So, now I've selected three files. I'm going to drag that over to this empty space down here. Notice it has multiple file icons, as I drag it down, a little plus down there. If I let go in this empty space down here, left or right - doesn't many any difference - it'll add three more tracks, and we'll put those clips right at to the beginning of the tracks, which is a nice thing. Now we've got five clips in this Multitrack session. Now a couple of things you might want to do once you get to your Multitrack session loaded up like that is to do a little bit of housework. Here it says Audio1, Audio 2, Audio 3.

You can see the name of the clip here. It's not a bad idea to change the name of the track just to kind of keep track of things. So, I can click on this to highlight it, and just type in cabasa. And I can do that for all the tracks. I won't, but in this case, I'll just get started and you see how that works. All right. So, just click on highlight. It turns blue with white lettering, and you can just type in the name of that particular track. It does not have to be exactly named what the actual file is, but it's a good idea to have some kind of correlation between the track name and the file that's in it.

It makes easier for you to track things down later and finally, you might want to trim away things like you notice the beginning here is a lot of silence. And you might want to trim away that silence, and you can do that en masse. It's best not to do at one track at a time because these guys were all recorded such that they're the same length, and then the music starts at the same place. So, I don't want to trim the beginning of one and not trim of the beginning of the other. So, you can select all the clips in all the tracks and edit them all at once. So, I want to show you how to trim things away by clicking on this first one and then Ctrl+clicking or Command+clicking on the next, next, next and next.

Now I've selected all five. I can trim all five at once. And to trim it accurately, I want to zoom in on the Multitrack session. I can zoom in the same way I would zoom in on, let's say, a file inside of the Editor view by pressing the Plus key on the keyboard, either the numeric keypad or at the top of the keyboard. So, I am going to press plus a few times, and it always zooms in on the current time indicator. Now we can see that the beginning is right here for all the tracks. If I hover my cursor overon the left here, it turns into little Trim tool.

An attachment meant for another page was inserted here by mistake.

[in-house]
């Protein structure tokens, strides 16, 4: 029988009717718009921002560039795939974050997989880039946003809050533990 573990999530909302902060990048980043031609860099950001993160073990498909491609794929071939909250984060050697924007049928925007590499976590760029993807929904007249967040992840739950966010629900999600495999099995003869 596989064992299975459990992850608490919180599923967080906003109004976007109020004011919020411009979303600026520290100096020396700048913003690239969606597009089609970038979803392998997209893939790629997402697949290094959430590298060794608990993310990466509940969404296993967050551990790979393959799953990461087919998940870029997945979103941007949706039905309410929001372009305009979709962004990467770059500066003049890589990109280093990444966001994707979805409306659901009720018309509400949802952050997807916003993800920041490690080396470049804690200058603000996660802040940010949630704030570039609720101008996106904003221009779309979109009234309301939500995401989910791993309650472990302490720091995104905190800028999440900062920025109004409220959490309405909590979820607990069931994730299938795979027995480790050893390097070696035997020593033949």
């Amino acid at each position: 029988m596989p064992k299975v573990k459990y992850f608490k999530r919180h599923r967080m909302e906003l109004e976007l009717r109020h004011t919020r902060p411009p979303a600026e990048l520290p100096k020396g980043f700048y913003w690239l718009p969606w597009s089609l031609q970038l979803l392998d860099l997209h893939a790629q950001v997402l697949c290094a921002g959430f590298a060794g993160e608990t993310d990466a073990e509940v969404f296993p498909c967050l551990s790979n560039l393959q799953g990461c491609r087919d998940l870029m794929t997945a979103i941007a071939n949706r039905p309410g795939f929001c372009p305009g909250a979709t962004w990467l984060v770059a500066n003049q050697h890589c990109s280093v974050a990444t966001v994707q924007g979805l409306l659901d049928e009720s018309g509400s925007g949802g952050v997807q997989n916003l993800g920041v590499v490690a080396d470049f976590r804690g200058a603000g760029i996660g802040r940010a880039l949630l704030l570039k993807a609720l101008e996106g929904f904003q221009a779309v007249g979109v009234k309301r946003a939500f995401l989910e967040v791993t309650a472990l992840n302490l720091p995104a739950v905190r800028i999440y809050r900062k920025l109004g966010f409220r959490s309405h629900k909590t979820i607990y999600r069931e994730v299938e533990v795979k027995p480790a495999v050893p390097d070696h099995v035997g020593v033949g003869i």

Let me get the current time indicator out of the way so it'll show up better. And right now, it doesn't show the Trim tool because we're not realling looking at the head of the track. As we zoomed in, the head of the track went away. So, we are not really at the very beginning of that clip. So, I need to press Home, and now we're at the beginning of the clip. Let me get the current time indicator out the way, and now the Trim tool should show up, he says. There it is. See that? It depends on where you hover the cursor as to what the context will be at that particular moment. But the context right there is for the Trim tool to show up.

When I click on that with all these guys selected, now I drag over to the beginning, not right to the beginning, but give it a little bit of space. Now all those tracks will be trimmed at once, and now I want to slide them over. So what I've got to is grab on one here, in this little green area. The green area is where you can grab the clip inside the track, click that and drag them all over and now we've set up the beginning. If I want to take a look at the end, and see if the end needs any trimming, I will press the Backslash key, which works just like working with a file.

That then shows you the entire length of the Multitrack session. I'll go to the end here and zoom in on the end and ask myself, "Do I really want to trim this guy down?" And I do want to trim it a little bit. So, I'll hover at the end until the context-sensitive cursor shows Trim tool. Notice now it's facing to the left, and now you can trim from the right to the left that I can drag that over a little bit. Say OK. Now we've trimmed the beginning and the end of the this Multitrack session. Now we have get all these guys here. Do the Backslash key again, and press the Home key to get the current time indicator to the beginning and we will just see how all these guys play together.